928. Relationship Between Continued Antibiotic Use and All-cause Mortality in Hospital-onset Clostridium difficile Associated Diarrhea
Session: Poster Abstract Session: Clostridium difficile Infections: Epidemiology and Diagnostics
Friday, October 9, 2015
Room: Poster Hall
Posters
  • C diff all cause mortality.pdf (586.4 kB)
  • Background: Hypervirulent Clostridium difficile (CD) strains are associated with increased disease severity and death. Other mortality indicators include advanced age, underlying comorbidities, leukocytosis, hypoalbuminemia and a rising creatinine. The objective of our study was to determine predictors of death in hospital acquired CD associated diarrhea (CDAD).

    Methods: We conducted a retrospective review of hospital acquired, hospital onset (HAHO) CDAD over a 10-year period (2003-2012) in an integrated healthcare network. HAHO was defined according to 2010 national guidelines. Severe CDAD was defined using the modified University of Illinois criteria. Clinical and administrative data were collected from electronic sources.  Logistic regression was used to measure associations between clinical parameters and all-cause mortality during hospitalization. Variables with P≤0.1 in univariate analysis were included in the multivariable model.

    Results: We identified 2,712 HAHO CDAD encounters in 18 hospitals (5.2/10,000 patient days); 223 (8.2%) of these encounters ended with death. Severe CDAD was identified in 639 (24%) encounters.  Nearly all patients (98%) received antibiotics prior to CDAD; however, patients who died had more antibiotic days of therapy prior to diagnosis of CDAD (median [interquartile range]; 11 [7-19] vs. 9.0 [5-16]). Death was more frequent in patients who continued to receive antibiotics other than CD treatment after diagnosis of CDAD (9.7% vs. 2.1%; p<0.001). Factors independently associated with mortality in the multivariable model include extreme APRDRG severity of illness (OR [95% CI]; 13.4 [7.6-23.4]), severe CDAD (1.6 [1.1-2.2]) and continued antibiotic use after diagnosis of CDAD (3.0 [1.6-5.8]). Treatment for CD was associated with reduced mortality (0.4 [0.3-0.6]). Antibiotic exposure prior to CDAD, age and leukocytosis were not associated with death in the multivariable model.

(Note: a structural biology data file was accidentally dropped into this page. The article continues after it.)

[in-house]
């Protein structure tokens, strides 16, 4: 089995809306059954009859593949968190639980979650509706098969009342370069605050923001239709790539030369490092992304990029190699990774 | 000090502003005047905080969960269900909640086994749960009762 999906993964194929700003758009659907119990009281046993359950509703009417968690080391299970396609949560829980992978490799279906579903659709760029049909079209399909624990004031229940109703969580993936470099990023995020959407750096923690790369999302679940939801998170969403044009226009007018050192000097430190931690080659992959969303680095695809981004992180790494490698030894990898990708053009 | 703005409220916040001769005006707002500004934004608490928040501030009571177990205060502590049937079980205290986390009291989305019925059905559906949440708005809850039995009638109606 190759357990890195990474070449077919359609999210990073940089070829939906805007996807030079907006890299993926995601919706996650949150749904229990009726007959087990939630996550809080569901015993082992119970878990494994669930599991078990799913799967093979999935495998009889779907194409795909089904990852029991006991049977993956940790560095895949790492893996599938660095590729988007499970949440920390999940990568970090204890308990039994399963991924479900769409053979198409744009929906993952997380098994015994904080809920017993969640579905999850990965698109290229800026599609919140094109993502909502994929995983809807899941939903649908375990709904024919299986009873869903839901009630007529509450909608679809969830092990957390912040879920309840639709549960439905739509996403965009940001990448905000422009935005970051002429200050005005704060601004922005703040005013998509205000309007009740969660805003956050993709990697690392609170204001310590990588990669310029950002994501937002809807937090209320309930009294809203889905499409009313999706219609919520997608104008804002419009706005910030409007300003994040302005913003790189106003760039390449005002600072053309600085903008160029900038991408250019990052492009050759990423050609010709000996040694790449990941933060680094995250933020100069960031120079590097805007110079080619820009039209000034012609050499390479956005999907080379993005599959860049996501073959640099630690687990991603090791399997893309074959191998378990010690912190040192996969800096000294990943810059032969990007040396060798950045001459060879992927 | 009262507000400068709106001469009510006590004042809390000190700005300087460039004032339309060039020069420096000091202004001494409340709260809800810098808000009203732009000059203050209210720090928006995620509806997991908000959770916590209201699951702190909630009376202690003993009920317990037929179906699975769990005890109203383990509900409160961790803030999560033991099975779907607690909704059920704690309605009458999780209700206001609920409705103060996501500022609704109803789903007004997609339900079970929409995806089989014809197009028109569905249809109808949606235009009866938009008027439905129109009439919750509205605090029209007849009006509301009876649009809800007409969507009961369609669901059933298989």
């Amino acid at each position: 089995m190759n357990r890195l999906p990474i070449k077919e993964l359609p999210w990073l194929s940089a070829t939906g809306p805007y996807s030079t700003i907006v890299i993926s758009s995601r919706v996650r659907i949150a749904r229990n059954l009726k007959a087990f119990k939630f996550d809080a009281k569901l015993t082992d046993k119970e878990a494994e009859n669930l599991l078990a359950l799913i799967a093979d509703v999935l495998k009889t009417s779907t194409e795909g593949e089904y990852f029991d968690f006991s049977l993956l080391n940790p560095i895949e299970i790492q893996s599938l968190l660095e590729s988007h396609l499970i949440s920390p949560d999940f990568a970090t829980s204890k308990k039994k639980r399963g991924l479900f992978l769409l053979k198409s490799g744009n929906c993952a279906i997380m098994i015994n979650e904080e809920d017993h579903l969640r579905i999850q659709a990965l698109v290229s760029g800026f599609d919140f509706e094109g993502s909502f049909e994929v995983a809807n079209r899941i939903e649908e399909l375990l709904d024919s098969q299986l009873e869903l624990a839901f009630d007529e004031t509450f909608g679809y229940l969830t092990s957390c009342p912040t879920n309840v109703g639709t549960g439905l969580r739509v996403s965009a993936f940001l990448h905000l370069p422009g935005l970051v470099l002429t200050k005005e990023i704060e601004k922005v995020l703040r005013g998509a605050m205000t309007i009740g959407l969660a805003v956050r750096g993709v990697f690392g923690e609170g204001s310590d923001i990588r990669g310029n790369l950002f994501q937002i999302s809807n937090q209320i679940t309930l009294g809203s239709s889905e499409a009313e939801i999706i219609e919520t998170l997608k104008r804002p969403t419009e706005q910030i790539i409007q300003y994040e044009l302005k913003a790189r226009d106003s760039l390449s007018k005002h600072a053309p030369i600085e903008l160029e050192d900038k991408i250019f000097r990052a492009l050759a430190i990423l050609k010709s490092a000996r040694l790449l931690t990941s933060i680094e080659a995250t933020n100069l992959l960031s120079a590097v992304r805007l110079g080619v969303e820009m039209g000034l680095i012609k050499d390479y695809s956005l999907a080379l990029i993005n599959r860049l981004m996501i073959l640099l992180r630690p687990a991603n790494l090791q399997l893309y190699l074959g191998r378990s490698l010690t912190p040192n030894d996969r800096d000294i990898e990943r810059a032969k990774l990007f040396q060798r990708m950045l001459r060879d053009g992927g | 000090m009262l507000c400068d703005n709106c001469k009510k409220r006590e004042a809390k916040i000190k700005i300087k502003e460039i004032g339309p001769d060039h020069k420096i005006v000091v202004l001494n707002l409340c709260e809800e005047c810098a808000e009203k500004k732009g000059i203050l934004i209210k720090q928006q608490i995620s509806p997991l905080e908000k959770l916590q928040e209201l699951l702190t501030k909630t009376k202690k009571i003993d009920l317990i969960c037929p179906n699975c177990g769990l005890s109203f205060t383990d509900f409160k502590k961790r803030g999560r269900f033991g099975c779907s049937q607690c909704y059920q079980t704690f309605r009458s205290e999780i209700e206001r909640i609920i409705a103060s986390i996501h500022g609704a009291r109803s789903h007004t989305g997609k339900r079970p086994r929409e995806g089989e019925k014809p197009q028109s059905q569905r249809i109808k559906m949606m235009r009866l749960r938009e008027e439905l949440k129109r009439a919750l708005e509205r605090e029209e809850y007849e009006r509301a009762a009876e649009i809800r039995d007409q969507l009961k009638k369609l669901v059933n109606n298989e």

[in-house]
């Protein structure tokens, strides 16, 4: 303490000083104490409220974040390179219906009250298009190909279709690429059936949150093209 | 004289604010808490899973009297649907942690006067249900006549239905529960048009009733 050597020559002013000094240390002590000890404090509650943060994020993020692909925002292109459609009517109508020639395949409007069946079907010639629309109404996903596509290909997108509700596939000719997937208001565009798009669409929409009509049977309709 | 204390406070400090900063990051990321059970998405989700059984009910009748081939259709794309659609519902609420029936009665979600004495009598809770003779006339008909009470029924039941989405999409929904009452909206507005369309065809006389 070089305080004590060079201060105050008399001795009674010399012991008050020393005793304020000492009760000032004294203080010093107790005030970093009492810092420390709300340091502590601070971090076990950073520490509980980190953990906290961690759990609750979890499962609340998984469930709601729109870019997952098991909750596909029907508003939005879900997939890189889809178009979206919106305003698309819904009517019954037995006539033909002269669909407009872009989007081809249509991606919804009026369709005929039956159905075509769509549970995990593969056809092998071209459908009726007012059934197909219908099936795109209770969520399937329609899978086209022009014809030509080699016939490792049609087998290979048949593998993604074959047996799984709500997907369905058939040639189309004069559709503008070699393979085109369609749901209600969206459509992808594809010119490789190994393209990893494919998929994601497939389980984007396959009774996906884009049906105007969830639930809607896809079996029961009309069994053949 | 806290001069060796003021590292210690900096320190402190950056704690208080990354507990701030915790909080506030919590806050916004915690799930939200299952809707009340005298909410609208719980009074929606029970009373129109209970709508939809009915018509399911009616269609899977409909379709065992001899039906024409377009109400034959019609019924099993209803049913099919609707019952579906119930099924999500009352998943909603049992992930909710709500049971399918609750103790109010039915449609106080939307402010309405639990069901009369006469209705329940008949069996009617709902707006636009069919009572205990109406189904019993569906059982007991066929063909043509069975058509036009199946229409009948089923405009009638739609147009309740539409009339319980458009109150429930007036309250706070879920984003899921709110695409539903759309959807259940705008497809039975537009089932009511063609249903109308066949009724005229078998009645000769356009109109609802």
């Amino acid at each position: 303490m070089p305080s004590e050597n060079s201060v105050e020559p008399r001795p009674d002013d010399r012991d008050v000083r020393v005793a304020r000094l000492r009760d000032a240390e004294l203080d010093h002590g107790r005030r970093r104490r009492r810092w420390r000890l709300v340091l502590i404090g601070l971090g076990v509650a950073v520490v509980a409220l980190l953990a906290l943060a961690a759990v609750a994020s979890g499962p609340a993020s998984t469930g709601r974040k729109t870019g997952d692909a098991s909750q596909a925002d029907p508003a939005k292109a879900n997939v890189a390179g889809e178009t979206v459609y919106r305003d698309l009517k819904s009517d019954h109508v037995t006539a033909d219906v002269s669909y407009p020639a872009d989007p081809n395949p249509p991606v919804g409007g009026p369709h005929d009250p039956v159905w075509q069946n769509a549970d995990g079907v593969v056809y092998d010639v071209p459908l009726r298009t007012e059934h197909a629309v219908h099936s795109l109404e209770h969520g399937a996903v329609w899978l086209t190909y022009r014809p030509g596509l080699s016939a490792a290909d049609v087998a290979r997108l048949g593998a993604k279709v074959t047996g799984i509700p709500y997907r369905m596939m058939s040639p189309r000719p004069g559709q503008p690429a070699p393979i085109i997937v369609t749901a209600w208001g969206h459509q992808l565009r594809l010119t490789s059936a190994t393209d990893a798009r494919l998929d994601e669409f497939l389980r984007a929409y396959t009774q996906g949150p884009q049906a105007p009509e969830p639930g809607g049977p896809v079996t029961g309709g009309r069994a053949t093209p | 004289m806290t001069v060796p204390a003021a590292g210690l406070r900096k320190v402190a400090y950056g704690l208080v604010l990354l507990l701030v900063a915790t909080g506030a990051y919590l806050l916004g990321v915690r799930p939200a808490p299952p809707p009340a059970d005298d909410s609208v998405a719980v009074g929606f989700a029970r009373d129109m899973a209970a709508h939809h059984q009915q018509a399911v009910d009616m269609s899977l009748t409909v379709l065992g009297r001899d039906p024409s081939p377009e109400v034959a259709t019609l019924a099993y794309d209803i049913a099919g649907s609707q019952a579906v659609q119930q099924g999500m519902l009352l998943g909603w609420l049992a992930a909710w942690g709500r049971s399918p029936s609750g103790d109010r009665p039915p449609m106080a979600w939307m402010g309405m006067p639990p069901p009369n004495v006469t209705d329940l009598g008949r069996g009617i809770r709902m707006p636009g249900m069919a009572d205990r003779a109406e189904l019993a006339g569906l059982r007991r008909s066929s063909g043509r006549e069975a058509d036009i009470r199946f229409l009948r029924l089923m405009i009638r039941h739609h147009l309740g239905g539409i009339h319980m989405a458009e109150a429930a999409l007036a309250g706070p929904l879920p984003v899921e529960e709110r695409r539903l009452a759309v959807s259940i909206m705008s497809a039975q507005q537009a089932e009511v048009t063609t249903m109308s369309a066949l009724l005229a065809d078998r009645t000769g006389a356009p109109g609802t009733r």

Conclusion: Antibiotic use before and after diagnosis of hospital onset CDAD is common. In addition to extreme severity illness and severe classification of CD, continued use of non-CD antibiotics after CDAD diagnosis was associated with mortality. Limiting antibiotic exposure after diagnosis of CDAD is essential for managing patients infected with CD.

    Bert K. Lopansri, MD1,2, Rajesh Mehta, R.Ph, MS1, Edward Stenehjem, MD MSc1, Kristin Dascomb, MD, PhD1 and John Burke, MD, FIDSA, FSHEA1,3, (1)Clinical Epidemiology and Infectious Diseases, Intermountain Medical Center, Murray, UT, (2)Division of Infectious Diseases, University of Utah School of Medicine, Salt Lake City, UT, (3)Internal Medicine, University of Utah School of Medicine, Salt Lake CIty, UT

    Disclosures:

    B. K. Lopansri, Cubist, Inc: Investigator , Research support

    R. Mehta, None

    E. Stenehjem, None

    K. Dascomb, None

    J. Burke, None

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